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A body corporate may NOT switch off the lights

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Q

My tenant has alerted me to the fact that the body corporate where she resides switched off the electricity to her specific block in the complex as a result of noisy tenant/residents visiting friends residing in the same block.

While being warned on several occasions, this noisy tenant’s friends simply ignored the warning and the body corporate simply decided the only way to keep them quiet was to switch off the electricity for that specific block – inconveniencing my tenants and others within the block.

What recourse or action can I take towards the body corporate for this unacceptable behaviour or what advice could you give as to how I can approach this when I speak to the estate manager/property manager? – Marlise

A

Hi Marlise, the conduct of the body corporate is patently unlawful to say the least. In this regard, I note that by unilaterally cutting off the electricity to the relevant block, the body corporate has made itself guilty of an unlawful act of deprivation.

It is relevant to point out that the body corporate may under no circumstances take the law into its own hands and deprive any of the units in the complex of electricity. The body corporate is required to follow the appropriate legal channels (which are determined by its own conduct rules). This would be the case, even in the case of an offending tenant/occupant.

In the circumstances, I am of the view that correspondence should be addressed to the body corporate:

  • Advise them of the unlawfulness of their conduct;
  • Advise them that such conduct will not be tolerated in future; and
  • Advise them that any future transgressions of this nature will be met with strict admonishment, which will include approaching a court for urgent relief, along with an appropriate punitive costs order.

Got a burning question? Email david@hometimes.co.za and we’ll be sure to assist you


Who is Marlon Shevelew?

Marlon Shevelew, director of Marlon Shevelew and Associates.

Marlon Shevelew, director of Marlon Shevelew and Associates.

Marlon Shevelew is the director of Marlon Shevelew and Associates Inc. a law firm specialising in rental property, contractual, consumer and company law. The firm is the recipient of more than 45 international property law awards. Marlon is current author of PayProp’s rental documentation and preferred rental property attorney to the Institute of Estate Agents South Africa (IEASA), the Rental Housing Tribunal Western Cape and presenter of the Advanced Residential Property Law Seminar endorsed by the University of Cape Town. Marlon has featured on Cape Talk 567 and Property Matters on DStv, contributes as a guest expert to several property publications and was invited by Juta to write a book on rental property law, by LexisNexis Butterworths to edit its forms and precedents on rental property law and, on no less than three occasions, was invited by the Law Society of South Africa to lecture and train candidate attorneys and attorneys on rental property law. Marlon also created the unique Rental Retainer ClubRentDoc  and LevyDoc which offers clients affordable legal fees for rental property and sectional title related matters. Marlon is contactable on marlon@marlonshevelew.co.za anytime for more information on these services.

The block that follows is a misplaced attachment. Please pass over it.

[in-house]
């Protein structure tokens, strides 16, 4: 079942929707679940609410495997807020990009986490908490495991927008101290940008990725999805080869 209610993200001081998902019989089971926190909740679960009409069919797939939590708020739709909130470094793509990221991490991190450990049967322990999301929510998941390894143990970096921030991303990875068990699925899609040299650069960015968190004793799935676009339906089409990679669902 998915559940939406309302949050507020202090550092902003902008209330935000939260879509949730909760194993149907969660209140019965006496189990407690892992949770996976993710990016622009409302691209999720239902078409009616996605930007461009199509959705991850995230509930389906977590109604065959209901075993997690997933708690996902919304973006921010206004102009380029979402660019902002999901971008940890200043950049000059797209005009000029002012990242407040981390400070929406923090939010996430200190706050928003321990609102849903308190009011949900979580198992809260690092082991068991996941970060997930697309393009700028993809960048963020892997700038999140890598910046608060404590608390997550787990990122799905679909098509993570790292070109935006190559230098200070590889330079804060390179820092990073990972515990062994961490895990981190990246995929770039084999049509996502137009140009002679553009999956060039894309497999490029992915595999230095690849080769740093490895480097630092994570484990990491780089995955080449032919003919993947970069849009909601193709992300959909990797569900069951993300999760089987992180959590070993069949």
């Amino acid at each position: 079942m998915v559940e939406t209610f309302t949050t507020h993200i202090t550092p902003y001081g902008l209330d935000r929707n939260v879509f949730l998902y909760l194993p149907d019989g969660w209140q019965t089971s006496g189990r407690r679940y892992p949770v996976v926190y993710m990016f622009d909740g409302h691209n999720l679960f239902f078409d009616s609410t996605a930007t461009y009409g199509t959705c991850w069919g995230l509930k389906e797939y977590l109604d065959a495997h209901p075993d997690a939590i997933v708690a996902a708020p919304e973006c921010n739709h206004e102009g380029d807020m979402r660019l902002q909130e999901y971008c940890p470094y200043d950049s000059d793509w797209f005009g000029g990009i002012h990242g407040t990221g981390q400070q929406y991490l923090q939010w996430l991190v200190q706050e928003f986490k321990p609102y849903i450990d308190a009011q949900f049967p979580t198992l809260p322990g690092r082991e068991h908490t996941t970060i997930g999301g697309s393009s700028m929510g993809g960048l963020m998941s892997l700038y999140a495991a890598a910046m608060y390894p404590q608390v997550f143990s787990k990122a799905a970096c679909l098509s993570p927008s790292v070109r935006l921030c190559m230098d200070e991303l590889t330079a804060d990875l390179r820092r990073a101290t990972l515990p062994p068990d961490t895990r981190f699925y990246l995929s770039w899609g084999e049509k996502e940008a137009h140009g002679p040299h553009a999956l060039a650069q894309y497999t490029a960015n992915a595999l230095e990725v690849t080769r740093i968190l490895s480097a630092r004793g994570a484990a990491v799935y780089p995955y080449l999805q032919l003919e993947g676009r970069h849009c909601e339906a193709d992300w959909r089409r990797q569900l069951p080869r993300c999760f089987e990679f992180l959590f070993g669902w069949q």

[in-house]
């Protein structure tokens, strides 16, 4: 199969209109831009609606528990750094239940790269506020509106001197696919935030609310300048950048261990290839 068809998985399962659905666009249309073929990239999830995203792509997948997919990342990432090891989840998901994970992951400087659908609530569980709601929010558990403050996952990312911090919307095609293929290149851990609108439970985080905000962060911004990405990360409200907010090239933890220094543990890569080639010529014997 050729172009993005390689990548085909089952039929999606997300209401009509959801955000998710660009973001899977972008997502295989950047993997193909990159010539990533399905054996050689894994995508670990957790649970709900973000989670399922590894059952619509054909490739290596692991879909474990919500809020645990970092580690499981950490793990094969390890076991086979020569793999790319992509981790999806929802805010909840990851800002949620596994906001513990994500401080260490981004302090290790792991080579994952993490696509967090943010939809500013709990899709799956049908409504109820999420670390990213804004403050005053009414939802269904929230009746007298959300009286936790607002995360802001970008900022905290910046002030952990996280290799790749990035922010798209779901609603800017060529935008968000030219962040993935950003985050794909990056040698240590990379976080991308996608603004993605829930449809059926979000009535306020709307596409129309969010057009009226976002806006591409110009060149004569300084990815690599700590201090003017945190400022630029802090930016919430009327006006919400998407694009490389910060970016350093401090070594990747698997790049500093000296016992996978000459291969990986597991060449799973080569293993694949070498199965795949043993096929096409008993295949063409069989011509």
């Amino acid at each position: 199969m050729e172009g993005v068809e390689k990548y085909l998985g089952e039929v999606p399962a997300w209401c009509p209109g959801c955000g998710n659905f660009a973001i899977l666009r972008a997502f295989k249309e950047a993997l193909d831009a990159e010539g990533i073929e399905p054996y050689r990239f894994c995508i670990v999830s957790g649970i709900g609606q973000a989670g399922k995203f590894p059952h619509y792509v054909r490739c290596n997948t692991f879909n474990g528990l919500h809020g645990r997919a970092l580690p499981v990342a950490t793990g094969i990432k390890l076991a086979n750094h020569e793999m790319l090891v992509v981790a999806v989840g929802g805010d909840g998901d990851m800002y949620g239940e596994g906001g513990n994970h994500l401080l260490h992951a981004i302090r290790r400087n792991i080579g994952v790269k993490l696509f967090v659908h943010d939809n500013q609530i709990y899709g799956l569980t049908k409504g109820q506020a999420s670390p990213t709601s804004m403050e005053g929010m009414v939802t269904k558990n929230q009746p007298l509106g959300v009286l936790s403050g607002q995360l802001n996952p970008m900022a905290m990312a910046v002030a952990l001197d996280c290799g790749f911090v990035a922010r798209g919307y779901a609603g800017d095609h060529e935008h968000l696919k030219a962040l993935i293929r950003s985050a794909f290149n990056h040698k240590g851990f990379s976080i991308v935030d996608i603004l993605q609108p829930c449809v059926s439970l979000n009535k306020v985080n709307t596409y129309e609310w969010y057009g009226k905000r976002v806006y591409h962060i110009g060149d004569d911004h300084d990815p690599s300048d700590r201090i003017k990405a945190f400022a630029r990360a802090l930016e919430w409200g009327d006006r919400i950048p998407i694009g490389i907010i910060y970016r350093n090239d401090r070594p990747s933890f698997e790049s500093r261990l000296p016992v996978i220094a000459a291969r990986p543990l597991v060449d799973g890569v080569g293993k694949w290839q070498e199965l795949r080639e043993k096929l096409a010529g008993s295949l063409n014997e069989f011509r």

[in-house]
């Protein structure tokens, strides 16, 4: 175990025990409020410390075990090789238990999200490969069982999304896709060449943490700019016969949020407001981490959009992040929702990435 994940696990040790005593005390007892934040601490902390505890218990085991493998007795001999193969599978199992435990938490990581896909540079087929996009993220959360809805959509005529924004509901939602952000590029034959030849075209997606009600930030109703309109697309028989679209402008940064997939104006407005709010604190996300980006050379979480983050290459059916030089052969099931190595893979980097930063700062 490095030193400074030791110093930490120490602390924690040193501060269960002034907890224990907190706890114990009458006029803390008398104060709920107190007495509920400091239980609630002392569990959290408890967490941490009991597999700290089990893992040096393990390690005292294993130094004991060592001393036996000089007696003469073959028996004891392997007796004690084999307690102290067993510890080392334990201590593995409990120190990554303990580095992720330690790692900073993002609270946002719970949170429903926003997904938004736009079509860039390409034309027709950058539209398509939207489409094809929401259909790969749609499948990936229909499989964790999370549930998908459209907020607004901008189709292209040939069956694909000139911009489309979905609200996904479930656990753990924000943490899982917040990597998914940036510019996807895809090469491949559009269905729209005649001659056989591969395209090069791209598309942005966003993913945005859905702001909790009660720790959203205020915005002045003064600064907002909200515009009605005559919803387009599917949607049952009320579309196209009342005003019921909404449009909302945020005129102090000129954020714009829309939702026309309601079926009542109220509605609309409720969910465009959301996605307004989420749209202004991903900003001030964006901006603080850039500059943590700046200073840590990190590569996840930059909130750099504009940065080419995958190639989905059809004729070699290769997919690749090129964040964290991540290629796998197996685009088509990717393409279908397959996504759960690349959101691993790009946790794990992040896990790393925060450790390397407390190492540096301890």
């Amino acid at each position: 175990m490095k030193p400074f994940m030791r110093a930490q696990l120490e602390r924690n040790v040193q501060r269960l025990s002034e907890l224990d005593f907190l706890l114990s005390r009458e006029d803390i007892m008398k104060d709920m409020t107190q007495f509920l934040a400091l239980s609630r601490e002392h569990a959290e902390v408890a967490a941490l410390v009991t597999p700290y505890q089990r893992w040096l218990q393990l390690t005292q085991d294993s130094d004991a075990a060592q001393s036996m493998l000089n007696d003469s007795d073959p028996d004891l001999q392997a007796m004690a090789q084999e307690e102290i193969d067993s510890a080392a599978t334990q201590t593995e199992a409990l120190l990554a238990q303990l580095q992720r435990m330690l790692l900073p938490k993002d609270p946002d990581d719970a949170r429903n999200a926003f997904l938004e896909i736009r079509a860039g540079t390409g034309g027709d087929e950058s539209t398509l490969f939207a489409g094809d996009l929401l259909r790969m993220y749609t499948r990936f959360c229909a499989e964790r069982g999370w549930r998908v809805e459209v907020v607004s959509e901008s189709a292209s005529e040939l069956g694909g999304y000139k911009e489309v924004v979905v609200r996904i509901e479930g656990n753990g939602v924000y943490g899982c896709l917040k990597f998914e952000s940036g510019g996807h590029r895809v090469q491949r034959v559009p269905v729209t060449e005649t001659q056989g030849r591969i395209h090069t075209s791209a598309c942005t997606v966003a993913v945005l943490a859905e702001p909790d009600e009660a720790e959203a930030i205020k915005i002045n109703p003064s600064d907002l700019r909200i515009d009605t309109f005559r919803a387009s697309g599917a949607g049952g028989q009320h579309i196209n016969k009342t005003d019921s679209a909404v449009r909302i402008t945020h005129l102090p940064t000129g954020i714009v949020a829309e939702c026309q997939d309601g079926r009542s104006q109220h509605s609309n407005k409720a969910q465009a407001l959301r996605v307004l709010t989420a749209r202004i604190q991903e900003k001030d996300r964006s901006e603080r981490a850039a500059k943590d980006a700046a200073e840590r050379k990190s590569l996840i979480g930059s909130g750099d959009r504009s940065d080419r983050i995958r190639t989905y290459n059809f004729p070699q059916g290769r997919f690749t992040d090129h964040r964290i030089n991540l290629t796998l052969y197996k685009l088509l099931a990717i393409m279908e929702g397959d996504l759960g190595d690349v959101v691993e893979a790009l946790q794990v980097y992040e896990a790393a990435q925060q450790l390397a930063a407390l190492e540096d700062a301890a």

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david.steynberg@gmail.com

David A Steynberg, managing editor and director of HomeTimes, has more than 10 years of experience as both a journalist and editor, having headed up Business Day’s HomeFront supplement, SAPOA’s range of four printed titles, digimags Asset in Africa and the South African Planning Institute’s official title, Planning Africa, as well as B2B titles, Building Africa and Water, Sewage & Effluent magazines. He began his career at Farmer’s Weekly magazine before moving on to People Magazine where he was awarded two Excellence Awards for Best Real Life feature as well as Writer of the Year runner-up. He is also a past fellow of the International Women’s Media Foundation.

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